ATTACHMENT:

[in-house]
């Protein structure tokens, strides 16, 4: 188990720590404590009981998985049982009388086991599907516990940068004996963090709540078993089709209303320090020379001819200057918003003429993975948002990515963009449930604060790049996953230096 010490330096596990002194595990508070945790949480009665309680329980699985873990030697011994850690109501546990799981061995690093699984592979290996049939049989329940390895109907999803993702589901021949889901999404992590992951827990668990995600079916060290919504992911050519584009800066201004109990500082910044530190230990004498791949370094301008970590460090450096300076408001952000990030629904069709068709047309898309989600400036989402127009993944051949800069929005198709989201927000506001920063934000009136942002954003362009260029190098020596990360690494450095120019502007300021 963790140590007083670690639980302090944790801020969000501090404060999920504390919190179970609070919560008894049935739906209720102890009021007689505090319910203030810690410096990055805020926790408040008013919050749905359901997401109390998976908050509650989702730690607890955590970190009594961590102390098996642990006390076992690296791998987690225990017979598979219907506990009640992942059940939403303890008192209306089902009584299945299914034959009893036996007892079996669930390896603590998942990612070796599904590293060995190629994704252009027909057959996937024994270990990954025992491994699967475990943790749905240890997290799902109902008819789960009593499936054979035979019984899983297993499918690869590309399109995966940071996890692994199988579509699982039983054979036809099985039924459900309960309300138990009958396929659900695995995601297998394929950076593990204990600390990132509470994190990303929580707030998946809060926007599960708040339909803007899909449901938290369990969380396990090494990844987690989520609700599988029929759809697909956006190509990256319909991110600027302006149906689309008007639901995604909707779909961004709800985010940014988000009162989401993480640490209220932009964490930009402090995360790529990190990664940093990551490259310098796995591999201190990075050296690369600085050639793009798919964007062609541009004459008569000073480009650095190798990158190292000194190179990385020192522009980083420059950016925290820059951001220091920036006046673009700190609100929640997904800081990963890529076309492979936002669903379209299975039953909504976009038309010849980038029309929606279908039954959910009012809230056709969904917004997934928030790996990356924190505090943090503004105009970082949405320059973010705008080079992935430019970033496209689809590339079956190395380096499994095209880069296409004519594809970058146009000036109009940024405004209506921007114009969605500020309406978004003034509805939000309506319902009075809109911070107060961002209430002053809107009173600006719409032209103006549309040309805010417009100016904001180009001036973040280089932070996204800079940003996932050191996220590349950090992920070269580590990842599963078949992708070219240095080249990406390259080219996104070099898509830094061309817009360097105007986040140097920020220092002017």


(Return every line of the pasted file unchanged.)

[in-house]
């Protein structure tokens, strides 16, 4: 188990720590404590009981998985049982009388086991599907516990940068004996963090709540078993089709209303320090020379001819200057918003003429993975948002990515963009449930604060790049996953230096 010490330096596990002194595990508070945790949480009665309680329980699985873990030697011994850690109501546990799981061995690093699984592979290996049939049989329940390895109907999803993702589901021949889901999404992590992951827990668990995600079916060290919504992911050519584009800066201004109990500082910044530190230990004498791949370094301008970590460090450096300076408001952000990030629904069709068709047309898309989600400036989402127009993944051949800069929005198709989201927000506001920063934000009136942002954003362009260029190098020596990360690494450095120019502007300021 963790140590007083670690639980302090944790801020969000501090404060999920504390919190179970609070919560008894049935739906209720102890009021007689505090319910203030810690410096990055805020926790408040008013919050749905359901997401109390998976908050509650989702730690607890955590970190009594961590102390098996642990006390076992690296791998987690225990017979598979219907506990009640992942059940939403303890008192209306089902009584299945299914034959009893036996007892079996669930390896603590998942990612070796599904590293060995190629994704252009027909057959996937024994270990990954025992491994699967475990943790749905240890997290799902109902008819789960009593499936054979035979019984899983297993499918690869590309399109995966940071996890692994199988579509699982039983054979036809099985039924459900309960309300138990009958396929659900695995995601297998394929950076593990204990600390990132509470994190990303929580707030998946809060926007599960708040339909803007899909449901938290369990969380396990090494990844987690989520609700599988029929759809697909956006190509990256319909991110600027302006149906689309008007639901995604909707779909961004709800985010940014988000009162989401993480640490209220932009964490930009402090995360790529990190990664940093990551490259310098796995591999201190990075050296690369600085050639793009798919964007062609541009004459008569000073480009650095190798990158190292000194190179990385020192522009980083420059950016925290820059951001220091920036006046673009700190609100929640997904800081990963890529076309492979936002669903379209299975039953909504976009038309010849980038029309929606279908039954959910009012809230056709969904917004997934928030790996990356924190505090943090503004105009970082949405320059973010705008080079992935430019970033496209689809590339079956190395380096499994095209880069296409004519594809970058146009000036109009940024405004209506921007114009969605500020309406978004003034509805939000309506319902009075809109911070107060961002209430002053809107009173600006719409032209103006549309040309805010417009100016904001180009001036973040280089932070996204800079940003996932050191996220590349950090992920070269580590990842599963078949992708070219240095080249990406390259080219996104070099898509830094061309817009360097105007986040140097920020220092002017």